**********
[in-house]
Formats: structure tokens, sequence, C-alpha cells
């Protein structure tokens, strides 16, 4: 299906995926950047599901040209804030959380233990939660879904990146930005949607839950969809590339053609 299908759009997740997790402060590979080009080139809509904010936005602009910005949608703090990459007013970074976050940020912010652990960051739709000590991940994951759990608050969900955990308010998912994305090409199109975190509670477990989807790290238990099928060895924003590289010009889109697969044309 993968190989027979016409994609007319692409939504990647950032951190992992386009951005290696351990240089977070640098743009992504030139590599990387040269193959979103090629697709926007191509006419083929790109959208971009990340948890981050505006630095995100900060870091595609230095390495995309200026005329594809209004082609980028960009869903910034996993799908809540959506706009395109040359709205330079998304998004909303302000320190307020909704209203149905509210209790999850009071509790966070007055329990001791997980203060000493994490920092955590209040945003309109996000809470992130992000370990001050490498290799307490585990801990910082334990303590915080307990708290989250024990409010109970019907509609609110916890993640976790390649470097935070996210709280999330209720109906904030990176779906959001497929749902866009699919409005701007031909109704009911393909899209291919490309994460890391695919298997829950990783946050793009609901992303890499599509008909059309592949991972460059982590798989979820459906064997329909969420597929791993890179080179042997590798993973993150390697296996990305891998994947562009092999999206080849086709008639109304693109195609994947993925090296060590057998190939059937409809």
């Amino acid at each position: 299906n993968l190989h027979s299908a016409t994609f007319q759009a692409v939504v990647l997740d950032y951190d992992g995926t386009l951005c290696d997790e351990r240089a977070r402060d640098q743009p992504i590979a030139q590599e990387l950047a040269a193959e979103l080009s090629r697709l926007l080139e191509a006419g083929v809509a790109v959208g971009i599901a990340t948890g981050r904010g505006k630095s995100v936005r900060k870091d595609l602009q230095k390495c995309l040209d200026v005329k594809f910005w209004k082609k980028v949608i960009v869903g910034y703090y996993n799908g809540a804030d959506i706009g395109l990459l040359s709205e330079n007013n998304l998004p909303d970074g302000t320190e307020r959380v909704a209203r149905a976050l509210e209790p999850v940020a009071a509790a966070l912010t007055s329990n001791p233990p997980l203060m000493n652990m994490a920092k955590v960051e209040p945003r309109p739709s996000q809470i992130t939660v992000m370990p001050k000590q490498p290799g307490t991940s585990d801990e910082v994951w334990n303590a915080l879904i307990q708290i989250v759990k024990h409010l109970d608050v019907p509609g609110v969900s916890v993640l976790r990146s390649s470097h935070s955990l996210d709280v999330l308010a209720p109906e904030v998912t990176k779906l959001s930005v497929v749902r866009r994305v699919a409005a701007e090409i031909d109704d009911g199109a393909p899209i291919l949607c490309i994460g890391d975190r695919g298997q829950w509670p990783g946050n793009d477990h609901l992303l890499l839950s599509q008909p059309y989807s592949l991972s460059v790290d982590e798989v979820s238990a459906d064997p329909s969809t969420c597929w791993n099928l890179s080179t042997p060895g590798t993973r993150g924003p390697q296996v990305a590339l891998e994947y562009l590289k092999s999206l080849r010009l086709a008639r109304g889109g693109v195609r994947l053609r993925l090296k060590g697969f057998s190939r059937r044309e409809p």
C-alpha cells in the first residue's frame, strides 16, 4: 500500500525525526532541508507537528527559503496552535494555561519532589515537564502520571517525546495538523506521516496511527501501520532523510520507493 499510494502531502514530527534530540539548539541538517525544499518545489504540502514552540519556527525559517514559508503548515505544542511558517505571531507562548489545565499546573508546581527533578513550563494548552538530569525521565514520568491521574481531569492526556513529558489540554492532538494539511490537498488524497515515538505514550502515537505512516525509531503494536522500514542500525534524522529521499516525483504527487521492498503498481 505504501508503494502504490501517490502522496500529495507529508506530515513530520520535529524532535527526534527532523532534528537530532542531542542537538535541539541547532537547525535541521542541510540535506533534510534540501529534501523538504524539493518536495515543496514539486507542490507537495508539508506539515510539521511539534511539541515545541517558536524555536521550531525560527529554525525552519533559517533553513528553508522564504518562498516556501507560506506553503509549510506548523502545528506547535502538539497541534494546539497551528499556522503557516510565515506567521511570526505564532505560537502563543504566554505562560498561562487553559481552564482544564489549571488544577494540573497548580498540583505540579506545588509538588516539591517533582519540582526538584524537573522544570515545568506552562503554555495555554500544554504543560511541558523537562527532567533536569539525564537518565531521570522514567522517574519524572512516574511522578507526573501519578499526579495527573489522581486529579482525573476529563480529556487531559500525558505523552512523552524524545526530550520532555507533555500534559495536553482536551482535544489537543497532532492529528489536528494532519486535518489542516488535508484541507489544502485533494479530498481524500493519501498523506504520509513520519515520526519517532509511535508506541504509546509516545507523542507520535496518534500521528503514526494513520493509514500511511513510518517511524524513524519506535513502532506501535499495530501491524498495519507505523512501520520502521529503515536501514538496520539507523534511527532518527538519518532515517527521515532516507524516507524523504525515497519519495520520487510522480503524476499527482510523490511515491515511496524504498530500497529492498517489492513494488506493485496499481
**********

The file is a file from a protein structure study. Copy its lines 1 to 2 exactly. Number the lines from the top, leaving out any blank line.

[in-house]
Formats: structure tokens, sequence, C-alpha cells